Rainford High students raise awareness about dangers of ketamine
Performing arts students from Rainford High have created a short drama performance about the consequences of ketamine use, as part of a St Helens-wide competition.
Merseyside Police partnered with St Helens Council, St Helens RLFC and the NHS to create a campaign that warns young people of the dangers of ketamine, after recognising an increase in young people using the drug in St Helens.
St Helens community inspector, Stacey Pope, launched a competition, giving local schools the task of putting together a play or song to educate other students about ketamine and its issues with the winning school receiving £500 cash prize.
Criteria for the performance included:
- The demonstration of how young people fall into using ketamine
- How it is affecting them and their peers
- The dangers of ketamine
- Issues around gang involvement as well as violence that also comes with the use of the drug
Students in Rainford High’s performing arts department were excited about the opportunity and used drama as a way to educate and inform their peers about the issue.
In previous years, pupils have achieved huge success with other productions such as The Wizard of Oz! and A Midsummer’s Night Dream, which was performed at The Met Theatre in Bury.
Secondary and sixth form students worked together to create their piece ‘No to Ketamine’.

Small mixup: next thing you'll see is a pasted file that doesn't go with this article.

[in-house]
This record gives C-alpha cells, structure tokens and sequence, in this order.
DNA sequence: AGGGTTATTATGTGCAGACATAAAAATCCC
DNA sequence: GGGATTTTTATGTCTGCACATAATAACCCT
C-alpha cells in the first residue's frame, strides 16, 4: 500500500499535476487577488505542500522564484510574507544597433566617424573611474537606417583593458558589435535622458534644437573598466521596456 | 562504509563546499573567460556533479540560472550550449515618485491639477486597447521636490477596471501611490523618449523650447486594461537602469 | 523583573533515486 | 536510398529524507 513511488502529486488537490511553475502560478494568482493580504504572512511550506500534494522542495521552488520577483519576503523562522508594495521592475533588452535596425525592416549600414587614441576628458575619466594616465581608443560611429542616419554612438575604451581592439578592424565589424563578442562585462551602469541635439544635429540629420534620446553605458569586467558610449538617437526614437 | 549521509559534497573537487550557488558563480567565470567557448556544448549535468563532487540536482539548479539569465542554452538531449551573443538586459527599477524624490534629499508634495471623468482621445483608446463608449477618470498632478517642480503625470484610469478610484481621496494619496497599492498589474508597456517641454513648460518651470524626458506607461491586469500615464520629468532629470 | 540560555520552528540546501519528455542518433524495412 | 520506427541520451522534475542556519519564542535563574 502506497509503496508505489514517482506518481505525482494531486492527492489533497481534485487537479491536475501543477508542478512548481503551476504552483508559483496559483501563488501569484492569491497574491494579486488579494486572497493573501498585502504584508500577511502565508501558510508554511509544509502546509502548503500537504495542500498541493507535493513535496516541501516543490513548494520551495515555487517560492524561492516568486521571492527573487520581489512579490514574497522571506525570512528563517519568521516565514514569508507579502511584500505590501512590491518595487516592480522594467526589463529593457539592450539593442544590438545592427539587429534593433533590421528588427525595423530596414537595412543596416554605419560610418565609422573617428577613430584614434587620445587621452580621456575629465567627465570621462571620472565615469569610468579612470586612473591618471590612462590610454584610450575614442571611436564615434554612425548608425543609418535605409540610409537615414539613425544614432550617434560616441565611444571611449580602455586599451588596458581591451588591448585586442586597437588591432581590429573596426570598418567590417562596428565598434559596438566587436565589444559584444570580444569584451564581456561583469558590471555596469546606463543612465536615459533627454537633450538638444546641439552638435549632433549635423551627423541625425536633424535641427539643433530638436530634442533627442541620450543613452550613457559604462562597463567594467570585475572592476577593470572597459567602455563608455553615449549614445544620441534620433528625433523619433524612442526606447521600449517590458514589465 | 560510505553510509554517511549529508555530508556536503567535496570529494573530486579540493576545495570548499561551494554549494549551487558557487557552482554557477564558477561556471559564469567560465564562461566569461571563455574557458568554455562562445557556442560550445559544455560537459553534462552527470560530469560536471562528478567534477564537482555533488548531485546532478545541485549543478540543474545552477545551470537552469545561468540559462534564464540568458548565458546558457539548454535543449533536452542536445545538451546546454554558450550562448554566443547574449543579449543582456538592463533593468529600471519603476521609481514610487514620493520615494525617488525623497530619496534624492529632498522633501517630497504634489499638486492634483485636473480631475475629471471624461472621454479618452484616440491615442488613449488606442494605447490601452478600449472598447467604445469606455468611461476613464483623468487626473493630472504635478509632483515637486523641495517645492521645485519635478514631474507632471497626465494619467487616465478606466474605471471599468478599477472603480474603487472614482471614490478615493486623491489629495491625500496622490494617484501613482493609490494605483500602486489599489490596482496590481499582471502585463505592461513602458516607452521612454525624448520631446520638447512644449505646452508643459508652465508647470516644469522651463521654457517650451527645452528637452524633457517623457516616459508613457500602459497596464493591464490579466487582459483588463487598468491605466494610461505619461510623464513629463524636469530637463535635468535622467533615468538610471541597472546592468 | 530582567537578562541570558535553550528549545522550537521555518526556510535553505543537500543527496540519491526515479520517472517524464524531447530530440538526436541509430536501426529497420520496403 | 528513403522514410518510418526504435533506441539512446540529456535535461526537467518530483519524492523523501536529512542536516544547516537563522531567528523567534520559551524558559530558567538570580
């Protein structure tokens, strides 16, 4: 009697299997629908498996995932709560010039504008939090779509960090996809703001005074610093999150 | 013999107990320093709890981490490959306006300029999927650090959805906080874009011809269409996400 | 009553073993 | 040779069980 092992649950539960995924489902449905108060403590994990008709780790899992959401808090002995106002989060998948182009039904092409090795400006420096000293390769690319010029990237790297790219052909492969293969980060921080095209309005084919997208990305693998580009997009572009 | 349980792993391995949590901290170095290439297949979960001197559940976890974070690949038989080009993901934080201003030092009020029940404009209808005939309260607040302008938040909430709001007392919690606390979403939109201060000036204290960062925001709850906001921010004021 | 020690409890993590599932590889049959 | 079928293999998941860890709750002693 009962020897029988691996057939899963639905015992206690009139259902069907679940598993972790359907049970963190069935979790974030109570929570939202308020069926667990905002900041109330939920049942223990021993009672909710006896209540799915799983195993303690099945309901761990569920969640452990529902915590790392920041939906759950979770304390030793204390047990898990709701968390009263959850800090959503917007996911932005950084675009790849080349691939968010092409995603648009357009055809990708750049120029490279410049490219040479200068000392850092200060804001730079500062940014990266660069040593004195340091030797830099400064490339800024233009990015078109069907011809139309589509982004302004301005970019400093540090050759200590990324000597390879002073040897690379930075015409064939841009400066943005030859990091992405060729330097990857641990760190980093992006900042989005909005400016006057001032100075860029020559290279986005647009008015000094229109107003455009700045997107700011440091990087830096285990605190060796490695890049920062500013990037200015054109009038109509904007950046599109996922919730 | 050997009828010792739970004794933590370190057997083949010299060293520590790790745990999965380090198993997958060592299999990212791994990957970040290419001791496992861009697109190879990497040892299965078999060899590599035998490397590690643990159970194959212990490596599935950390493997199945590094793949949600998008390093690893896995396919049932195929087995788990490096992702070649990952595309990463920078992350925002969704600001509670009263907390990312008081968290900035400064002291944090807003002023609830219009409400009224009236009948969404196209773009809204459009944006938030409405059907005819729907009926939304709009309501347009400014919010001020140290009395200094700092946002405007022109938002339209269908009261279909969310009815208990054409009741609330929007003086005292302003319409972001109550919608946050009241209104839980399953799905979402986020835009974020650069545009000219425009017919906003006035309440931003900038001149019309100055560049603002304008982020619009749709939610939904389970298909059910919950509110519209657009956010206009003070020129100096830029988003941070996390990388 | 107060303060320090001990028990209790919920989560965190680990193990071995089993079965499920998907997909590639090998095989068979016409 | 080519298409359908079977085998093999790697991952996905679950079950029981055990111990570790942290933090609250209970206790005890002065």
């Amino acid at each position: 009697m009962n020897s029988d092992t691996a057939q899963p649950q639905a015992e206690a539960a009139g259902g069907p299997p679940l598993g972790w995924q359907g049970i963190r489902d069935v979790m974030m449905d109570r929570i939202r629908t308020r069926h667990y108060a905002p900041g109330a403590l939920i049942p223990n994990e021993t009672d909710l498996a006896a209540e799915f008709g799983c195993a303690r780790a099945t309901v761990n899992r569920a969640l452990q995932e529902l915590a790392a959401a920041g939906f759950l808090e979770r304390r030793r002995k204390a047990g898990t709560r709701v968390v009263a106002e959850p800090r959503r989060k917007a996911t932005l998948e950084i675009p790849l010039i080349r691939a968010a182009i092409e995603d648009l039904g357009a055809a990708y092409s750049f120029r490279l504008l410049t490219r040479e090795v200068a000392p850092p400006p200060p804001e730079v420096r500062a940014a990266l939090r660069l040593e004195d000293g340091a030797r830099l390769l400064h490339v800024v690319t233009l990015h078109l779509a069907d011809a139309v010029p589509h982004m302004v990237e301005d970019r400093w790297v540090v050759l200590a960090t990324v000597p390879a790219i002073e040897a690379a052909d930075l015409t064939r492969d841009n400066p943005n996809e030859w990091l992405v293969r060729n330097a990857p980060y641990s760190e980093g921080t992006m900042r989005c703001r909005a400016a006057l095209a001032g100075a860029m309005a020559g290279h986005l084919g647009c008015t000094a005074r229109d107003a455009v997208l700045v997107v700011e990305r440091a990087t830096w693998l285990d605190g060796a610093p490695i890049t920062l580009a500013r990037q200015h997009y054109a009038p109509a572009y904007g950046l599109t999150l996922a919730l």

Seven students from Year 10 made up the cast of the performance and Year 13 student, Lindsey Byrne, wrote the script.
Year 10 student, George Haggerty said: “I think it is really great that our school is taking part in this performance, students will learn a lot about the risks and dangers surrounding ketamine, and the performance will hopefully help some people.”
Lindsey Byrne said: “As my long-term goal is to be a writer, I was really pleased to have the opportunity to create and direct this important piece with such enthusiastic students who portrayed the message clearly.”
Staff and students are looking forward to sharing their project with local community.
Miss Hett, a drama teacher at Rainford High, said: “We are excited to be performing this piece to each year group in assembly so that we can spread the message about the dangers of ketamine across our school community through the power of drama.”
Curriculum manager of drama, Mrs Abbott, said: “We are really proud to take part in this initiative with the police due to it being such an important message to communicate.
“This underpins everything we do in our school ethos, Everyone Matters, Everyone Helps, Everyone Succeeds.
“What is great about using drama is that it has the ability to portray topics in a very visual way and to provide a context for the information given.”